Recorded Grade goats are defined by the International Dairy Goat Registry as: "Those goats having little or no information available on their ancestry or of their ancestry were not registered, then the goat can be recorded as Grade. The application process to register a grade animal requires identification of the breed the animal most represents, a photo and available background information on the animal. If the animal is found to conform to the breed standards for its age and gender but has no registered ancestors, it will be entered in the Grade herdbook as Recorded by Appearance."
Many breeders favor the Recorded Grades for a variety of reasons. Most notably, selective breeding for specific traits or breeding for the elimination of identified weaknesses. Silvia and Nancy Shirley have become well known for their herd consisting of Alpines, LaManchas, Grades and one Mini Mancha. The Shirleys are located in Arkansas and their herd, "Harmony Goats," has become well-known in competitive circles at Missouri and Arkansas shows.
"We want our goats to show and milk well," Silvia Shirley said. "I find the grades versatile and interesting. We have one that is half LaMancha and half Saanen. She has the LaMancha personality but milks like a Saanen. With Recorded Grades you can get the best of two breeds. Sometimes you get a better quality animal than a purebred. To me some of the grades are more productive. Also, you never know what you are going to get, colorwise or ear wise, which makes it fun."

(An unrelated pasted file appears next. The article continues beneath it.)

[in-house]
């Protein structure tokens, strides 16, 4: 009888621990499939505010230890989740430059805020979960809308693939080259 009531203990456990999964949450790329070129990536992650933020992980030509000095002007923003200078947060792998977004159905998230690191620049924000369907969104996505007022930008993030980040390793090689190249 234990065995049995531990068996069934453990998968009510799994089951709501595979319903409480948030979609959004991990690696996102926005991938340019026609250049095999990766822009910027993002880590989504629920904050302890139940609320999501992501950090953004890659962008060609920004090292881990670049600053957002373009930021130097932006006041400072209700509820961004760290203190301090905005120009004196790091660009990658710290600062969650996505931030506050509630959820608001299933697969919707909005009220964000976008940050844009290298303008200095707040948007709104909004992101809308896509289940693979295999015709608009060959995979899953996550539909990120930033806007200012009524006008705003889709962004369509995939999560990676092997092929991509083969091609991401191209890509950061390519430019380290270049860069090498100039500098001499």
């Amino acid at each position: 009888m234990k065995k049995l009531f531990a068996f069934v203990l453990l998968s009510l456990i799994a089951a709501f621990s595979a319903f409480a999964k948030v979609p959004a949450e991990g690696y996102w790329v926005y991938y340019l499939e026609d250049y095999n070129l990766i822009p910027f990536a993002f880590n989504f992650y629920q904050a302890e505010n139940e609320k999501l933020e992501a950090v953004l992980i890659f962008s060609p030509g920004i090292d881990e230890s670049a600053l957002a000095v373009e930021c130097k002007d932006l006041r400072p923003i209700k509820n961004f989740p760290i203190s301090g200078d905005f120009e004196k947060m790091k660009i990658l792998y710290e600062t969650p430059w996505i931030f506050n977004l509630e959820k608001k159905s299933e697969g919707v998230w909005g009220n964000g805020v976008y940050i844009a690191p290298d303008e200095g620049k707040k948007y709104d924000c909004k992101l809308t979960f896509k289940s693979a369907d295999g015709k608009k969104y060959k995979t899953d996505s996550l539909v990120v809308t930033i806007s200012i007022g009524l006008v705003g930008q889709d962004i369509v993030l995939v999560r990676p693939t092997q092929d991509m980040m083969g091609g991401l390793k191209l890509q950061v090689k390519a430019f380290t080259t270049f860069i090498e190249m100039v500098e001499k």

|Recorded Grade dairy goats come in a wide variety of colors and types. Silvia Shirley, Flippin, Arkansas, enjoys the freedom from breeding for specific color and ear correctness and instead likes to concentrate on pairing genetics for milk production and structure with her herd of Recorded Grade dairy goats.
Photos provided by Harmony Goats Farm, raising quality LaMancha and Grade dairy goats, www.freewebs.com/harmonygoats
Hybrid vigor is a factor in the consideration of Recorded Grade dairy goats. "Heterosis," hybrid vigor or outbreeding enhancement, describes the increased strength of various characteristics in hybrids. As Shirley mentioned, the superior characteristics of two breeds can be combined to create one animal with traits of both breeds. Selective breeding research is currently in progress all over the world, with goats being bred for superior conformations, udder formation, stature, milk production and butterfat content. Parasite resistance is also a point of research within theses selective breeding programs. Combining the best of both breeds can result in offspring which is superior to both parents.
Silvia Shirley started with dairy goats as a 4-H project wth a Grade LaMancha. Noted traits such as "airplane ears," found in Nubian crosses, are evident in her herd. She has also found the earless appearance of LaManchas to be a dominant characteristic in her crossbred kids. However, she, like most breeders who raise Recorded Grades, feels the trade-off in the classic breed standard appearances is worth the increased production and overall increase in hardiness of the animal. It makes for an interesting kidding season as well, as one is never sure what the result of crossbreeding dairy goats might be.
The Harmony goat owners follow a strict CAE prevention program by removing the kids from their dams at birth and feeding them heat treated and pasteurized colostrum and milk. A diet of locally grown grass hay also provides nutrition. Shirley’s award winning stock can be seen on her website at www.freewebs.com/harmonygoats.